We also calculated adjusted (for age, gender, race, education, marital status, poverty to income ratio, total energy intake, physical activity, smoking, alcohol consumption, dietary fat, carbohydrates, saturated fat, protein and dietary fiber) mean of cardiovascular and cardiometabolic risk factors across increasing intake of potatoes (Table II). With increasing potato consumption, participants had a greater WC (97.2 vs. 99.5 cm, p < 0.001) and a less favorable profile of systolic (SBP) and diastolic blood pressure (DBP), TG, HDL-C and TG/HDL-C ratio (p < 0.001 for all comparisons). For both SBP (“0 serving/day = “122.1 vs. “1–2 serving/day “= 123.5 mm Hg) and DBP (“0 servings/day “= 68.2 vs. “1–2 serving(s)/day “= 69.3 mm Hg) the increase of potato intake was associated with significant BP increase (Table II). However, no significant differences were observed for BMI, apVAT or apolipoprotein B (apoB) across potato intake tertiles (Table II). With regard to glucose/insulin homeostasis parameters, insulin and HOMA-IR increased as the potato consumption became higher (both p < 0.001), while there was no significant difference in FBG, HOMA-β, HbA1c or TG to FBG ratio (all p > 0.086). We also found a non-significant slight increase in CRP levels across the tertiles of potato consumption (“0 servings/day “= 0.35 vs. “1–2 serving(s)/day “= 0.38, p = 0.125, Table II).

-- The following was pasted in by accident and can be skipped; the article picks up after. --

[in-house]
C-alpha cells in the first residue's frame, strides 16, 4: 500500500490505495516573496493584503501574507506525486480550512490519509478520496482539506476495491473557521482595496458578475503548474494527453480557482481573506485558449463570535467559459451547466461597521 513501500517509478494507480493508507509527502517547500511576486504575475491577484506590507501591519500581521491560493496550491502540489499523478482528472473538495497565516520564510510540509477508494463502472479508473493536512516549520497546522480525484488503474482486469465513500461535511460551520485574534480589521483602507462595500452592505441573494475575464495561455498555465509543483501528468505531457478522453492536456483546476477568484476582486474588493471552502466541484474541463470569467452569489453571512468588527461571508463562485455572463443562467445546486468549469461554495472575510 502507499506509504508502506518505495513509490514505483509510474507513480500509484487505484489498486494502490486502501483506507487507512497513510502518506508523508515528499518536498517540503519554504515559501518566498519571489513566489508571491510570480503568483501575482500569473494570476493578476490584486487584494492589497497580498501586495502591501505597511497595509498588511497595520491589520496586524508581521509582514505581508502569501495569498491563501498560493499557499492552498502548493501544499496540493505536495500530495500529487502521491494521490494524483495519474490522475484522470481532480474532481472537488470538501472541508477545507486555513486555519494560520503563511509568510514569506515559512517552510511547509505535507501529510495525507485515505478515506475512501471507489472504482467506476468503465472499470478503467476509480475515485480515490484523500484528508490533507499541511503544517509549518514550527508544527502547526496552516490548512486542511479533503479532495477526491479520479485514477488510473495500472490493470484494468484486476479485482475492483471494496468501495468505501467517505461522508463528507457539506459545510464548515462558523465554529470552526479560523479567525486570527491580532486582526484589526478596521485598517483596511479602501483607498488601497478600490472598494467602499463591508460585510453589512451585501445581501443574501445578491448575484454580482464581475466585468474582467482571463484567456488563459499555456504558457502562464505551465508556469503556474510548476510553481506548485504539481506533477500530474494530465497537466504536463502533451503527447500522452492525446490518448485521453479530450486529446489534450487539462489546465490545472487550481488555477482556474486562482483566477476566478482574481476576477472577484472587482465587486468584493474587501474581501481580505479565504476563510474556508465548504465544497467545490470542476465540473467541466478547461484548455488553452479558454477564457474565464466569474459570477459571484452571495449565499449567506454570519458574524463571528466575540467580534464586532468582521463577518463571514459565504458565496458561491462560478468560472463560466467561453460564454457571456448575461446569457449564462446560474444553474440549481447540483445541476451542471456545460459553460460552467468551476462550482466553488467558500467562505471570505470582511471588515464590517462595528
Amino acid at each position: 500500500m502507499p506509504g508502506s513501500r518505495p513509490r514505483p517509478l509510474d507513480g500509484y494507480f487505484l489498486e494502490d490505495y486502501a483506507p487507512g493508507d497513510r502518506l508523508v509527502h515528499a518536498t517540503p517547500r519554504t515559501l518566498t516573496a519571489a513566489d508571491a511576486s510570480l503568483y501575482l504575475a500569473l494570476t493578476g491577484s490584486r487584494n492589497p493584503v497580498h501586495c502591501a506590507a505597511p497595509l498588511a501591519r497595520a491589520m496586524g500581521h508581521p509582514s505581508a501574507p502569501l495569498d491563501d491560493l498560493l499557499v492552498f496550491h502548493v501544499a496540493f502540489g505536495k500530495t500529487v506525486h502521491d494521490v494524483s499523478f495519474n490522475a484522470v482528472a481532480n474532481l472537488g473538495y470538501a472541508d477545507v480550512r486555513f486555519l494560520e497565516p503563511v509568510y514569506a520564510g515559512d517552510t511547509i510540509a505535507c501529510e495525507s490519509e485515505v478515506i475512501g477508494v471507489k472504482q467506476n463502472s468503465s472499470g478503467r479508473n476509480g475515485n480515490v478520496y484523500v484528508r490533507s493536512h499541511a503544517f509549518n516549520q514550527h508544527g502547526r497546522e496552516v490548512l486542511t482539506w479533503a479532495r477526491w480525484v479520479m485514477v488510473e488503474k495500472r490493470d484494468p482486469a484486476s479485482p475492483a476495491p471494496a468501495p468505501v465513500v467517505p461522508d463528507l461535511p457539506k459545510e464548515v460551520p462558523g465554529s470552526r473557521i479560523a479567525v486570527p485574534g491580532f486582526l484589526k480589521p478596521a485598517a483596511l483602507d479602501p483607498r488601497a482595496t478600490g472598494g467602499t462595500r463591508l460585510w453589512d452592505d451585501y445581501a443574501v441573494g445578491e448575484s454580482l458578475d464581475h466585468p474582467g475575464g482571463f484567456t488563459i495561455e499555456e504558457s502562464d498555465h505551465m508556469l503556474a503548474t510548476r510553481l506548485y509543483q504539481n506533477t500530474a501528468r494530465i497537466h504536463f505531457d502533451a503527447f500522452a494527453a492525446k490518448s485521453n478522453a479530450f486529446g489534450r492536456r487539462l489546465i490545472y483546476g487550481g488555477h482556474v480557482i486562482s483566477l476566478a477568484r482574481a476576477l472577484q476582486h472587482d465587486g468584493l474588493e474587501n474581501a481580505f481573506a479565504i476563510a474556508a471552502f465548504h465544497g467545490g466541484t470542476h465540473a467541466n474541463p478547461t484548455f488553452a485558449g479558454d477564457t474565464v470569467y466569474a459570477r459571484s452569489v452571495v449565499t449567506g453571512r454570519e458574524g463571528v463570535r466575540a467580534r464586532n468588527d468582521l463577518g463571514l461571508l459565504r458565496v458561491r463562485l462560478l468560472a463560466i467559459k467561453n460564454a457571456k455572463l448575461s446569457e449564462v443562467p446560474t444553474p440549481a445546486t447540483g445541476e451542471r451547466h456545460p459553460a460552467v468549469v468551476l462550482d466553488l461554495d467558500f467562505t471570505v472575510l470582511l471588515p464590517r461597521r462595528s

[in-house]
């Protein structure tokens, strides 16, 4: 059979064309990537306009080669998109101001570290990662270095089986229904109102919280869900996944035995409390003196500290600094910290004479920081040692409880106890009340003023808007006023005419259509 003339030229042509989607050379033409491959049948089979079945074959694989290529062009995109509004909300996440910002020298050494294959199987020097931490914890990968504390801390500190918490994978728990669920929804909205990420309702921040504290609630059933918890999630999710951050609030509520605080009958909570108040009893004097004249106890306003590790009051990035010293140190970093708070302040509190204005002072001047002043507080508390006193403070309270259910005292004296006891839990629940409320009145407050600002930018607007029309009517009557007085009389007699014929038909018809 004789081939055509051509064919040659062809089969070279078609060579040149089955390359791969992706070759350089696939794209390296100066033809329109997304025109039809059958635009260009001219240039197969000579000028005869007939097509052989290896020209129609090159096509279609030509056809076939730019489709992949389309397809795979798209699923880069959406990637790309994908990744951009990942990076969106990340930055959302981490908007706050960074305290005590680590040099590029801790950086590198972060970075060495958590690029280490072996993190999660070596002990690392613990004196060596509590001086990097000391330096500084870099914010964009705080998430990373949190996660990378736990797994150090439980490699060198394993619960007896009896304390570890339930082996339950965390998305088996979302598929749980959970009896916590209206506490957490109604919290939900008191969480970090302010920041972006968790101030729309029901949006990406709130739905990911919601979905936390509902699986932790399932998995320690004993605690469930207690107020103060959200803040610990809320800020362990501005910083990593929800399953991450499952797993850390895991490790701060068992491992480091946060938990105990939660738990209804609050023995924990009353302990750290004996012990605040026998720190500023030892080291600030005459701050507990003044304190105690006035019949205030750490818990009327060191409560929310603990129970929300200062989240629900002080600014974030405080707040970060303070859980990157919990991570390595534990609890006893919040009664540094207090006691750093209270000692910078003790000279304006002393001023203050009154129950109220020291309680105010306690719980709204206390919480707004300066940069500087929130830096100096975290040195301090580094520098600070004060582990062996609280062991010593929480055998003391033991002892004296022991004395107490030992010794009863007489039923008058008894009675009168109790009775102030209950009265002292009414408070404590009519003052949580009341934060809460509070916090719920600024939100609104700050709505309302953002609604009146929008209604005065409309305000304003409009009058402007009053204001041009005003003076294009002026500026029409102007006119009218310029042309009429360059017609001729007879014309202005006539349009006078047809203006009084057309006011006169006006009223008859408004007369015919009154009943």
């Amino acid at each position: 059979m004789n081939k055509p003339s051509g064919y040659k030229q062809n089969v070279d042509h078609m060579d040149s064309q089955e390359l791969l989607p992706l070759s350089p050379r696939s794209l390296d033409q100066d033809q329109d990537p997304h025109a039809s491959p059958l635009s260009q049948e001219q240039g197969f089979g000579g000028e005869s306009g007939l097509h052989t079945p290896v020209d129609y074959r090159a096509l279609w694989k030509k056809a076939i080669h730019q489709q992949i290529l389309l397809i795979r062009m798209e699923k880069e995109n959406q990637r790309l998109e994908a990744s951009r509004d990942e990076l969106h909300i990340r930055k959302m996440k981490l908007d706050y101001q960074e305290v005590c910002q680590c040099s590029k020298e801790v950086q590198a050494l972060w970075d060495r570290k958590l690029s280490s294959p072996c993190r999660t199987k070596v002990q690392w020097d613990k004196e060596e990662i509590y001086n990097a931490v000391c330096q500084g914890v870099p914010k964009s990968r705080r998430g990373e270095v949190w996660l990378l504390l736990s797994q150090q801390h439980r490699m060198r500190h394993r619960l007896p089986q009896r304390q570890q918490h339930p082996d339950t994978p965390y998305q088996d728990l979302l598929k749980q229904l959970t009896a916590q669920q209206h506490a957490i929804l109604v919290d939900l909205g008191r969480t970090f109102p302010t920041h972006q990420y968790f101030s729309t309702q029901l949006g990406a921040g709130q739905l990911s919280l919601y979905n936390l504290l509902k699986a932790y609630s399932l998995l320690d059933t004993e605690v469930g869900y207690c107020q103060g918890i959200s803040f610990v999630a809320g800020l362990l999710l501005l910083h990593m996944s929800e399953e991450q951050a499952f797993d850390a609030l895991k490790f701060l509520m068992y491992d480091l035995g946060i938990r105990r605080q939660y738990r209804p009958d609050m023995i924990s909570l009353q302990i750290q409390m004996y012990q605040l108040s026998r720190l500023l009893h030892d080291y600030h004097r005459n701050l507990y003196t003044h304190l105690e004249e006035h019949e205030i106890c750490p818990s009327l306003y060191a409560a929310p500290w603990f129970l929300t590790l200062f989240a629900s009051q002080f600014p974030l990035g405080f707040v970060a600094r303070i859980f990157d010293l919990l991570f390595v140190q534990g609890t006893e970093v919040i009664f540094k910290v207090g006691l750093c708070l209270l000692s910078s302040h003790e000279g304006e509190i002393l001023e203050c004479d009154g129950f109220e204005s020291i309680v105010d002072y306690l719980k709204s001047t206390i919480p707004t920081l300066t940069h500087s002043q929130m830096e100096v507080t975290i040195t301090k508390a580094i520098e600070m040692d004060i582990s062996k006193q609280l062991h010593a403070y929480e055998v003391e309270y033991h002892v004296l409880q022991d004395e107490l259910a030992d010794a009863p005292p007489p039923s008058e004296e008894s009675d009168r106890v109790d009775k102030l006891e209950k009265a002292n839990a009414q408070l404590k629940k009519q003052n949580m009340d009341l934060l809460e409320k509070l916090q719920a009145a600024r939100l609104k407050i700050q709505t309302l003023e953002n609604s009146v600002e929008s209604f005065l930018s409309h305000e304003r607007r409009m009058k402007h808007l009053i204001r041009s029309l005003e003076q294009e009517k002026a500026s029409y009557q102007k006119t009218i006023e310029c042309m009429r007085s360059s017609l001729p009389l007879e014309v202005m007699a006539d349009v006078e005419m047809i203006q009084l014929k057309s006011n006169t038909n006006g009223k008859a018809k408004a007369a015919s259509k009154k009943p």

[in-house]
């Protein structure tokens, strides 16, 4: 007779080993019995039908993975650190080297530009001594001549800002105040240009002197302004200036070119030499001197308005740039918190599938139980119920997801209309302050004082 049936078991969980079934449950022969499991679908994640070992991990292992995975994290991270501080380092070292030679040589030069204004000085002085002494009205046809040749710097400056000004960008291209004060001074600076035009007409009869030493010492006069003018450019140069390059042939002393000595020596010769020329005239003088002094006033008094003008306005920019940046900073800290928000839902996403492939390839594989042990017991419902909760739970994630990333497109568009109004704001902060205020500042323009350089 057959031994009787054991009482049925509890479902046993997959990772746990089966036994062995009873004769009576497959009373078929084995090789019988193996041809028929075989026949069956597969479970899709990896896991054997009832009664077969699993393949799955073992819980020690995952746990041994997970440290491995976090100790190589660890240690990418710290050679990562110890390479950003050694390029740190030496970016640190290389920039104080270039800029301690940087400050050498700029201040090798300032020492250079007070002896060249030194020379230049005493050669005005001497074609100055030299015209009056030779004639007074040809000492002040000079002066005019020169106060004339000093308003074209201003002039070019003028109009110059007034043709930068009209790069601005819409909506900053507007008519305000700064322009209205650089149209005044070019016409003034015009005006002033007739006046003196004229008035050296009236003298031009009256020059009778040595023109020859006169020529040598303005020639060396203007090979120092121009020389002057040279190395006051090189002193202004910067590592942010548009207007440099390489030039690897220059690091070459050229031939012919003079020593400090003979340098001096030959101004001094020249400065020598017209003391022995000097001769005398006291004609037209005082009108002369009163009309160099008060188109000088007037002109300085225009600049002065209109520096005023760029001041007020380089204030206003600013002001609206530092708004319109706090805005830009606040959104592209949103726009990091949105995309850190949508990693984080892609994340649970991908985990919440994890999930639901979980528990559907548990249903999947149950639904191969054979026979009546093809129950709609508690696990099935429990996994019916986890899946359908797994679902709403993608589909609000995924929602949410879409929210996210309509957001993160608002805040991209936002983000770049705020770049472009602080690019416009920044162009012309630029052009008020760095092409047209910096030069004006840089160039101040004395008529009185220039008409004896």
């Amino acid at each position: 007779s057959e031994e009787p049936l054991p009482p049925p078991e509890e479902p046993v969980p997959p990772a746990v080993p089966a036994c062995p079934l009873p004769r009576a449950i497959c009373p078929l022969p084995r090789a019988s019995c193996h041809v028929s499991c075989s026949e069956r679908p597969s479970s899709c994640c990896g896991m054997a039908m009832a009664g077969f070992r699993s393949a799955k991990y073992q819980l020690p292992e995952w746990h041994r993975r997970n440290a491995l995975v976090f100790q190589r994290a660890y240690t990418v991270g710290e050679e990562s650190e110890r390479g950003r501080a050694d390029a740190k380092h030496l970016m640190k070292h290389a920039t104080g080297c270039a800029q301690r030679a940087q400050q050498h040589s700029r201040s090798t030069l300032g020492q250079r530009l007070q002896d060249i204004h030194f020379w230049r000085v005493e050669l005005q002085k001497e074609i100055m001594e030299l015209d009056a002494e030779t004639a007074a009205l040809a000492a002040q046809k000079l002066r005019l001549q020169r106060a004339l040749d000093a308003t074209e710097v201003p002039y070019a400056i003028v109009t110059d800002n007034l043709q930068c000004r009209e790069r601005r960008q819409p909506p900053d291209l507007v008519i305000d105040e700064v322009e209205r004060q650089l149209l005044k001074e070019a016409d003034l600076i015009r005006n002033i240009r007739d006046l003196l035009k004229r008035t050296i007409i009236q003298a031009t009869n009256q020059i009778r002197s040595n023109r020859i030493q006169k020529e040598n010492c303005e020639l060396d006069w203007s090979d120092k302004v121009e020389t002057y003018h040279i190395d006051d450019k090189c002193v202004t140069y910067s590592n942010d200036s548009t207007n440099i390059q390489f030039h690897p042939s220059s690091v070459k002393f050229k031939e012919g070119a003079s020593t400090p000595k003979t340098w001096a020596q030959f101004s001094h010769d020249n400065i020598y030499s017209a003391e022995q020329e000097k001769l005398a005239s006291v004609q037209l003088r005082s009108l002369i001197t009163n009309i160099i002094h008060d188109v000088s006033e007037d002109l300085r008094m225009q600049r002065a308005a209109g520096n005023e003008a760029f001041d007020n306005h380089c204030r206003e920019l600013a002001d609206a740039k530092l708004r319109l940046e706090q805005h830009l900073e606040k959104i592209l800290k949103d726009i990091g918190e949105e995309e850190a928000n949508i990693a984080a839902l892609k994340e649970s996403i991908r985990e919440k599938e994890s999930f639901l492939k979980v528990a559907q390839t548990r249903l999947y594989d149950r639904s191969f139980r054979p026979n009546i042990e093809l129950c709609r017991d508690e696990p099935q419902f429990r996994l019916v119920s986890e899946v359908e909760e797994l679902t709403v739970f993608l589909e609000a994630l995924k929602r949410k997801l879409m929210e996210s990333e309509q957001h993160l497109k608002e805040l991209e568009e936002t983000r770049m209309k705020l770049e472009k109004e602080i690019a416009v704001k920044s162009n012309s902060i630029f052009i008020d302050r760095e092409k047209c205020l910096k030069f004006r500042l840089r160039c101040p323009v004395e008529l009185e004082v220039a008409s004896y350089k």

Table II

Characteristics of study participants by potato consumption and its influence on cardiometabolic and cardiovascular risk factors

ParameterPotato consumption1P-value